first loaf

Here is the first and second loaf:

First and second loaf

The first two loaves were two pounds the small loaf was one pound.                              Here are all three loaves:

three loaves

Here is a close up of the second loaf:

closeup

The wonderful color comes from the longer fermented dough. It is funny though, if I had let any of the stages go on too long and not fed the dough in stages, the dough would have depleted its sugars and these same loaves would be pale, ghosty white and lackluster.

Here is a picture of the crumb. I didn’t get any really good pictures this time because it is raining outside so I can’t take pics outdoors, and my lighting inside is poor. Sorry about that!

crumb

The smell and flavor of these long fermented doughs is indescribable, you think, “Bread cannot smell this good!” But it does, and it tastes this good too!

Basic White Sourdough Bread

I mixed up a batch of Basic White Sourdough Bread using the recipe on my site at http://www.northwestsourdough.com/recipes.html  I had changed the hydration level to 73 % by adding a cup more of flour to the recipe to make it easier for newbies to handle. I think it may need more flour for newbies though. 73% is still a pretty wet dough for those new to sourdough baking. But if you perservere you can get some nice bread with a basic sourdough white:

Basic White

I mixed up the batch yesterday and bulk fermented it, shaped and refrigerated overnight, then I proofed and baked this morning. I still have some trouble slashing the boules so they won’t crack. It is usually too shallow and it cracks or too deep and it spreads too much and doesn’t get much loft. I slashed too shallow this time:

slashes

cracked boule

Here is the crumb:

crumb

I did up three loaves with the other two being shaped in the bannetons. All of the loaves were a little over two pounds each.

two more basic

Closeup:

closeup

I had really great success with the baking stones this time because I put another stone under the one that was always getting too hot. The bread did very well and I am happy with the results. After the bread cooled completely, in the evening, I had another piece and the sour came through. Earlier when it was still slightly warm, it wasn’t sour. This evening it is perfect with a delightful sour tang…. just the way bread should be.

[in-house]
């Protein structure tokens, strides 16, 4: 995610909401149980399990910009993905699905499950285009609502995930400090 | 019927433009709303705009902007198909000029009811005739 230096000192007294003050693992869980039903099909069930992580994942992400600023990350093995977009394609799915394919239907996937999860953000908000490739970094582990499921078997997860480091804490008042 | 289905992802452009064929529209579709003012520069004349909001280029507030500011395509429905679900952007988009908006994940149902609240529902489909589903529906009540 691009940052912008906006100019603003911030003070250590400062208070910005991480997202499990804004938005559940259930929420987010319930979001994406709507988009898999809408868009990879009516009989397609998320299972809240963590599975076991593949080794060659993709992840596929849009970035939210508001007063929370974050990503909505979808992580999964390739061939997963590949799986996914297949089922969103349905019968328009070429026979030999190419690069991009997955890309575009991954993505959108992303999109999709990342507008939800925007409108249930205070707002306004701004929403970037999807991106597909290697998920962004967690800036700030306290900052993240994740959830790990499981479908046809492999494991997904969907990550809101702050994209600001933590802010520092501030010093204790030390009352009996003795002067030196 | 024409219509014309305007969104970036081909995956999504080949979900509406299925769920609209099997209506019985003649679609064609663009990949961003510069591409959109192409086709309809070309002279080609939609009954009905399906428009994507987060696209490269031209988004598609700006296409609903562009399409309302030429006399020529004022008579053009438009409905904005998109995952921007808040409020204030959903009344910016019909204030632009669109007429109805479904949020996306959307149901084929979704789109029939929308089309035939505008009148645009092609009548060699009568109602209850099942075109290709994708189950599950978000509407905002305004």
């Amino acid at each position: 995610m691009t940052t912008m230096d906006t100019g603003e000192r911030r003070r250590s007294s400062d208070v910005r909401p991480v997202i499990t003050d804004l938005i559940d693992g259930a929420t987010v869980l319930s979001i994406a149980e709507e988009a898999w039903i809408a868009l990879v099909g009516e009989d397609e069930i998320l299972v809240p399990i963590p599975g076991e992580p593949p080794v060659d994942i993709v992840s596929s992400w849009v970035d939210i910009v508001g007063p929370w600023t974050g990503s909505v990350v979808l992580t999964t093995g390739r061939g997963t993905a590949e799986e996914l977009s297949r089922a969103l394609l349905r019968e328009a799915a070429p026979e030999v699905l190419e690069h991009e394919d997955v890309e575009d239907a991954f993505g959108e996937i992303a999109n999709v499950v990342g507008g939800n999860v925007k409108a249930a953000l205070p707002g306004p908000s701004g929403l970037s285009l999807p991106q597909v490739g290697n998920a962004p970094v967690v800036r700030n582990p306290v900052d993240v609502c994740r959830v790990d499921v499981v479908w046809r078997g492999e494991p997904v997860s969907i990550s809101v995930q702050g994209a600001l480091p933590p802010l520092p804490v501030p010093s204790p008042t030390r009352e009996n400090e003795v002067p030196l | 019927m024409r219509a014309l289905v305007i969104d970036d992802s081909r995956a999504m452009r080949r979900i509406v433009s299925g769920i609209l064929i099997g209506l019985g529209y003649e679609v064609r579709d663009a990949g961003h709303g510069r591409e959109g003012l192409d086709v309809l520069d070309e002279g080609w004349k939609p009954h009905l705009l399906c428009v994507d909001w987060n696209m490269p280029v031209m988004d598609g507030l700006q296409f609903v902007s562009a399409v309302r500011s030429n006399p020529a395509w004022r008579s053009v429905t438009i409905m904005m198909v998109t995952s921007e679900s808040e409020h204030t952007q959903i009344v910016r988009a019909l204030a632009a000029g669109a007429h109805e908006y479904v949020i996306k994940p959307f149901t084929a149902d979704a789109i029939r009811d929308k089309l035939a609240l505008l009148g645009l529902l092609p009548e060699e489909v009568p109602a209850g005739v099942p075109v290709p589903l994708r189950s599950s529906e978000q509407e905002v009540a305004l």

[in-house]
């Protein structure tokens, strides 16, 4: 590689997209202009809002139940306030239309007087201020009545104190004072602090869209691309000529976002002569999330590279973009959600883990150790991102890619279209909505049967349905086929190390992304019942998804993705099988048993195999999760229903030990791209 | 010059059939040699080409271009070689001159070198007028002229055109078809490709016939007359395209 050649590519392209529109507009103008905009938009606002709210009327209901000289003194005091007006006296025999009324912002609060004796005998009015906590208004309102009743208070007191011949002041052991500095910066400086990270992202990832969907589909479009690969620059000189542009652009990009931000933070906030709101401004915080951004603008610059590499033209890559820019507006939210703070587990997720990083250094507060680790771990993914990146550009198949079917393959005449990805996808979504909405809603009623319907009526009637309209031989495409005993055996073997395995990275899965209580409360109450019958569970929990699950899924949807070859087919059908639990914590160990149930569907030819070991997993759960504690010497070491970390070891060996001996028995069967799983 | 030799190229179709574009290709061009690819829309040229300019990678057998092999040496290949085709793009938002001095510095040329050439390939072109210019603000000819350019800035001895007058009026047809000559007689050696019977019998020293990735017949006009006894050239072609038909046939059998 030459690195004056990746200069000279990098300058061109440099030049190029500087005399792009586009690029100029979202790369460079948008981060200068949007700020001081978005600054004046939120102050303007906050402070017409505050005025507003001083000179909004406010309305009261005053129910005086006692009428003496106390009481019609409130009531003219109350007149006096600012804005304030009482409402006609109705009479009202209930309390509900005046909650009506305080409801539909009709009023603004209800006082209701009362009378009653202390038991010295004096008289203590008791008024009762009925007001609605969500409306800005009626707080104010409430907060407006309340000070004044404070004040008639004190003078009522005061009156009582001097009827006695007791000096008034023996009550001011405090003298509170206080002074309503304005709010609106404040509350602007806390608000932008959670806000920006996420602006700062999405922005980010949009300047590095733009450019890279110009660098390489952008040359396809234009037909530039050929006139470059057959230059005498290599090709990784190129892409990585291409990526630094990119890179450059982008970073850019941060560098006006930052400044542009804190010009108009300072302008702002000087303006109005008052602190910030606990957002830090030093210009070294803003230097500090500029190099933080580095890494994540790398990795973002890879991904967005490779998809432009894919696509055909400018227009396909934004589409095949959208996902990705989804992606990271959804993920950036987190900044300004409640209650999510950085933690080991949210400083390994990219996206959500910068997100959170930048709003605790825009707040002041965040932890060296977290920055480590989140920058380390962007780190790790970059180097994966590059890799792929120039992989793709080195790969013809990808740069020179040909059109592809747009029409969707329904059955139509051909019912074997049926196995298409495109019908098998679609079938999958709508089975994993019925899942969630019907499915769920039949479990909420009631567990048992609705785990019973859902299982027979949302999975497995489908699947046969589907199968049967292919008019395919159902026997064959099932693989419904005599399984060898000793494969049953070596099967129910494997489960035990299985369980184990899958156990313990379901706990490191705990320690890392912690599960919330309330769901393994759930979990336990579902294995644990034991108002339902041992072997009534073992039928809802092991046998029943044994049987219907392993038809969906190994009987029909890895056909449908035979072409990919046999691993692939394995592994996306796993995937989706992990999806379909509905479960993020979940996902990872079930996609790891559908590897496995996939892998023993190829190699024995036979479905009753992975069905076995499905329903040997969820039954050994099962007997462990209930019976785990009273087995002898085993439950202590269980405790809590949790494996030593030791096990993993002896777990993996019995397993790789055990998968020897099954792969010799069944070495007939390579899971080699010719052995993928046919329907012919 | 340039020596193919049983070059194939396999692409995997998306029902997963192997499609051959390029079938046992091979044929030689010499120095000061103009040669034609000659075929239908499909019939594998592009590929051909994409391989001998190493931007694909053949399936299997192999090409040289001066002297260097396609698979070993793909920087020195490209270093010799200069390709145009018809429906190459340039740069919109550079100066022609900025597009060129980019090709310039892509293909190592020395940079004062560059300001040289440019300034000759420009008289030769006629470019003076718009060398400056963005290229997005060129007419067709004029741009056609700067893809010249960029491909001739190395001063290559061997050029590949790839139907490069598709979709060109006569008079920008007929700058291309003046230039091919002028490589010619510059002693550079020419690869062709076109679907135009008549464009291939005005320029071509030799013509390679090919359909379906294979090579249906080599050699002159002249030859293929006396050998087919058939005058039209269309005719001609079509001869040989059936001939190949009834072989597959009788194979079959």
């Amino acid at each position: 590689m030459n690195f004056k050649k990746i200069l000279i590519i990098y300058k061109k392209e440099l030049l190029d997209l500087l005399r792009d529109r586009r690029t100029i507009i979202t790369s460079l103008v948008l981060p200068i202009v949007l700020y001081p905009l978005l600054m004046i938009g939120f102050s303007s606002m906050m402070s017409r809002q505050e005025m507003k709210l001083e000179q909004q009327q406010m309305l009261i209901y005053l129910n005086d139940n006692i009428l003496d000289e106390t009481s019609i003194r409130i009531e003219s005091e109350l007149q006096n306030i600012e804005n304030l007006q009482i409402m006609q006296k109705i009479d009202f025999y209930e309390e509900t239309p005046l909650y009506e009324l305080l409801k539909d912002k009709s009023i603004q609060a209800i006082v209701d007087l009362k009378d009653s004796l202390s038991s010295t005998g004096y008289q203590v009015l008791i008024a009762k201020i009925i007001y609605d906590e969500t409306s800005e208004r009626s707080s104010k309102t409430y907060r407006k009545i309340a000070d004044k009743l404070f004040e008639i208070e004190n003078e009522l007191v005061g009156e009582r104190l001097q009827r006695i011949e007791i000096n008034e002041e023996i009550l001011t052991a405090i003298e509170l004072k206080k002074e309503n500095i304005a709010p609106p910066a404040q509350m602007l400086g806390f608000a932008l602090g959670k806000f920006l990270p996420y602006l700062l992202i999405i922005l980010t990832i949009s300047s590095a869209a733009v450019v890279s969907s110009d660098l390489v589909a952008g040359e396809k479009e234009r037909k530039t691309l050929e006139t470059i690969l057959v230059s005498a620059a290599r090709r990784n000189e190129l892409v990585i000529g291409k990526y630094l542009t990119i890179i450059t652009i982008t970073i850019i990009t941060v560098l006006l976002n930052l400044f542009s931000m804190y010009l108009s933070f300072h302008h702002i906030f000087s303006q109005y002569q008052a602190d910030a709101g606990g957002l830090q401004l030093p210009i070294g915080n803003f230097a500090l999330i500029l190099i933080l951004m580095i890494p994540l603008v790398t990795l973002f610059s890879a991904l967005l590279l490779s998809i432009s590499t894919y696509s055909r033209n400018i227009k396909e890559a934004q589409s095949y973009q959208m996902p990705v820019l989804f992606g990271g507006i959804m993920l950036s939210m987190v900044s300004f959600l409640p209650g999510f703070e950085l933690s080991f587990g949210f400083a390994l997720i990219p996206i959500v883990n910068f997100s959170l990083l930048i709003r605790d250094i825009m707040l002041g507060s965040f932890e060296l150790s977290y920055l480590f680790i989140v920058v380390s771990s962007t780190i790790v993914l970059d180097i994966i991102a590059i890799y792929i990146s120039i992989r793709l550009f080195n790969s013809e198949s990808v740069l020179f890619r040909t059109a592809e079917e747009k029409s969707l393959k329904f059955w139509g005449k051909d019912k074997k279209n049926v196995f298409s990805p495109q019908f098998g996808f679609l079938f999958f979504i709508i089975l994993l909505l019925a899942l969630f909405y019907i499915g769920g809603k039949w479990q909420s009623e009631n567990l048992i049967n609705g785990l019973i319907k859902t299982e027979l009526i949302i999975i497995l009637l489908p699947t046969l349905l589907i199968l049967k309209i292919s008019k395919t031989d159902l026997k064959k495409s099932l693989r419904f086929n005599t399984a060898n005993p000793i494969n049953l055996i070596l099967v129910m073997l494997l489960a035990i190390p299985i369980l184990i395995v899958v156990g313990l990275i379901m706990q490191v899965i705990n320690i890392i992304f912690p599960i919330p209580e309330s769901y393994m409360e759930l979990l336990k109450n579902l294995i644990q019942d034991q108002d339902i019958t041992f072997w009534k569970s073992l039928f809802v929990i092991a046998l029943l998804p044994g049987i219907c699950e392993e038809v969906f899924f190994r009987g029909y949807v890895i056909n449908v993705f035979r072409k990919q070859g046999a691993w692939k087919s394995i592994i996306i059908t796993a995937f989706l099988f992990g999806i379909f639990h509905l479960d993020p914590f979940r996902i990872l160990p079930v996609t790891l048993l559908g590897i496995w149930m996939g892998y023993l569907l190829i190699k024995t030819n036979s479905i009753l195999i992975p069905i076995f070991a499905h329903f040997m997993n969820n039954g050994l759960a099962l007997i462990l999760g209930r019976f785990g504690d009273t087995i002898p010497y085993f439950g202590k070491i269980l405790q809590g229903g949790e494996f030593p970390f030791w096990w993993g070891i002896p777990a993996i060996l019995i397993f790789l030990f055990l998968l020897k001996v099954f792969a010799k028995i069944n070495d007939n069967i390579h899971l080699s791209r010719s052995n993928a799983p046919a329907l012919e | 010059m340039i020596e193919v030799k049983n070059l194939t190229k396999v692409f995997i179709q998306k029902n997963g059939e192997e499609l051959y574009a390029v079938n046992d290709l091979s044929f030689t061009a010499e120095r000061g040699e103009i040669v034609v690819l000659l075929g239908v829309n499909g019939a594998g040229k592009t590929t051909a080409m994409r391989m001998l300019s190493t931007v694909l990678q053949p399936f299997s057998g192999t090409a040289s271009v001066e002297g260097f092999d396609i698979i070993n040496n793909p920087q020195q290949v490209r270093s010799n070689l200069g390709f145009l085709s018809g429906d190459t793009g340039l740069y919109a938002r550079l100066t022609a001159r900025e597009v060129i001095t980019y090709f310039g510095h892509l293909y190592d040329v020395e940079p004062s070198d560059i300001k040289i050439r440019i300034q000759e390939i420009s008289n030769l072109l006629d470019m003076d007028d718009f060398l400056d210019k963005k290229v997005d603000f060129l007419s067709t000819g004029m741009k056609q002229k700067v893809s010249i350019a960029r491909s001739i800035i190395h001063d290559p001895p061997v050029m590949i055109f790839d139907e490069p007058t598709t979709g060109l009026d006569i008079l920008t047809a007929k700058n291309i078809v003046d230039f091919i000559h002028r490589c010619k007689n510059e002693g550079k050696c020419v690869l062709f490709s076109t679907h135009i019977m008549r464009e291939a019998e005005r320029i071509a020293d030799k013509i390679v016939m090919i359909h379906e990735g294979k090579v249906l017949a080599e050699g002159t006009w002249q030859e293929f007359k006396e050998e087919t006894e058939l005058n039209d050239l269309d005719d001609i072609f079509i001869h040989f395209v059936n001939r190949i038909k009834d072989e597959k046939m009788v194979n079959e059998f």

Crushed Buckwheat Groats Sourdough Bread

I made up a preferment for this recipe with the starter, water and some whole wheat and bread flour. Next morning it was nice smelling and bubbly.

preferment

 I decided to do something unusual so I got some Buckwheat Groats with the hulls still intact and ground them up coarsely, which I used in the dough.

Buckwheat Groats

dough

Bulk ferment was 5.5 hours with good activity. I then shaped the loaves into two bannetons and one boule:

loaves

Proofing took 2.5 hours. I put one of the loaves in the refrigerator for a while and one in the cool pantry for a while to help stagger the loaves so they would not all be ready to bake at the same time. I then slashed and baked:

slashed

Here is the first loaf:

first loaf

Here is the second loaf:

second loaf

Here is the boule:

boule

Here are all three loaves:

All three

Here is the crumb :

crumb of boule

The bread is wonderful, full flavored and the crumb is moist and soft. This bread is a real winner, super with toast and sandwiches. We were eating it freshly sliced with cream cheese… so good! I will be posting this recipe in the Special Recipes folder.